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Norman Barasch: Writers on Writing

"The most important thing about writing is to make sure – once you’ve started a project – don’t stop in the middle if you can help it."

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IMG_2041_editNorman Barasch is an Emmy-nominated screenwriter, producer, and playwright known for his Broadway plays and a career spent writing for television shows including The Danny Kaye Show, Rhoda, and Fish. Barasch began his career in 1942 at NBC, where, while working as a page, he recalls writing two scripts on spec and handing them to the head of the network, who paid him $45 apiece. He went on to write for radio, stage, and more than 19 different sitcoms. Among his biggest hits were his two Broadway plays, Make a Million, which debuted in 1958, and Send Me No Flowers, which debuted in 1960 and was later adapted into a film starring Doris Day and Rock Hudson.

“I must tell you this one cute anecdote,” Barasch said during this interview. “I don’t know if you’ll remember [playwright and screenwriter] George Axelrod, but one time he said, ‘If you’ve had two plays on Broadway, you’re a playwright. If you’ve had one play on Broadway, you’re a play-wrote.’ So since I had two plays on Broadway, I guess I’m a playwright.”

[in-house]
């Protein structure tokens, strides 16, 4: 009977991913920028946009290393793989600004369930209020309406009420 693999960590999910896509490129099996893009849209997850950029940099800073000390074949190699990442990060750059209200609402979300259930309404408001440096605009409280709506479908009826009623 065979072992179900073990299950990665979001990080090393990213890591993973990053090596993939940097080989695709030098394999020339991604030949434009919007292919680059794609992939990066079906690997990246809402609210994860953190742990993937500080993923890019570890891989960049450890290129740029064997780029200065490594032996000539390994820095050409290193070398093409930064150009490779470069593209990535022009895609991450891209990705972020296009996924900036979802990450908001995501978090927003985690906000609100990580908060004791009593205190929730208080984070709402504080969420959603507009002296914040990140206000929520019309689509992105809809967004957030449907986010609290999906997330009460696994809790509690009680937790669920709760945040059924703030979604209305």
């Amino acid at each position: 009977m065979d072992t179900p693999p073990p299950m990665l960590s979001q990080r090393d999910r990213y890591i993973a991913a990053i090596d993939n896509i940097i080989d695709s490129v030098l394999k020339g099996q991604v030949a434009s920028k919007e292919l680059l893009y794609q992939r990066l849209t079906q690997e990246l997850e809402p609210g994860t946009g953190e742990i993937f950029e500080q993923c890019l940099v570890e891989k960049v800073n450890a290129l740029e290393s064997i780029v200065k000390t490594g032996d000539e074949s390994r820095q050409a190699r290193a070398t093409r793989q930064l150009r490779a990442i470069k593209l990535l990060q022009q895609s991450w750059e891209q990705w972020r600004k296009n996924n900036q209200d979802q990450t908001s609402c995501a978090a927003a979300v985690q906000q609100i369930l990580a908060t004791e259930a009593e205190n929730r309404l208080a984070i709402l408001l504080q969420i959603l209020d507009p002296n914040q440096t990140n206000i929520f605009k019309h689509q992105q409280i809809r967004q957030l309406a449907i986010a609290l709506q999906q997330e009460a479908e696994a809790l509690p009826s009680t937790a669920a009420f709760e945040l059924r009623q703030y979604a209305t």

What’s the most important thing you’ve learned about writing?

The most important thing about writing is to make sure – once you’ve started a project – don’t stop in the middle if you can help it. Just get to the end, because until you get to the end of what you’ve written, [you] never see what mistakes you’ve made. Once you get to the end, you realize how you’d like to re-write it.



How has that helped you as a writer?

I once wrote a play called Family Secrets. I read it, and I didn’t like it very much, so I put it in a drawer, and it remained there for over seven years. And then I read it over again, and I thought, “This isn’t really that bad.” So I did some re-writing, and I had a very successful read of it in a playhouse here in St. Armand, New York. It was the Armand Players who read it, and it was more successful than I could have imagined, and that was very gratifying. So one of the most important things I’ve learned is: Finish the project. Until you do, you have no idea really what you’ve written. It’s a very common experience that when you continue writing, you find you’ve gone down different avenues you never suspected existed – in other words, new ways to take the story, new ways to take the characters. So that’s the best advice I can give. That’s the way I’ve done it, at least.


—Gabriel Packard is the associate director of the creative writing MFA program at Hunter College in New York City and author of the novel The Painted Ocean, published in 2016 by Corsair/Little, Brown.

Originally Published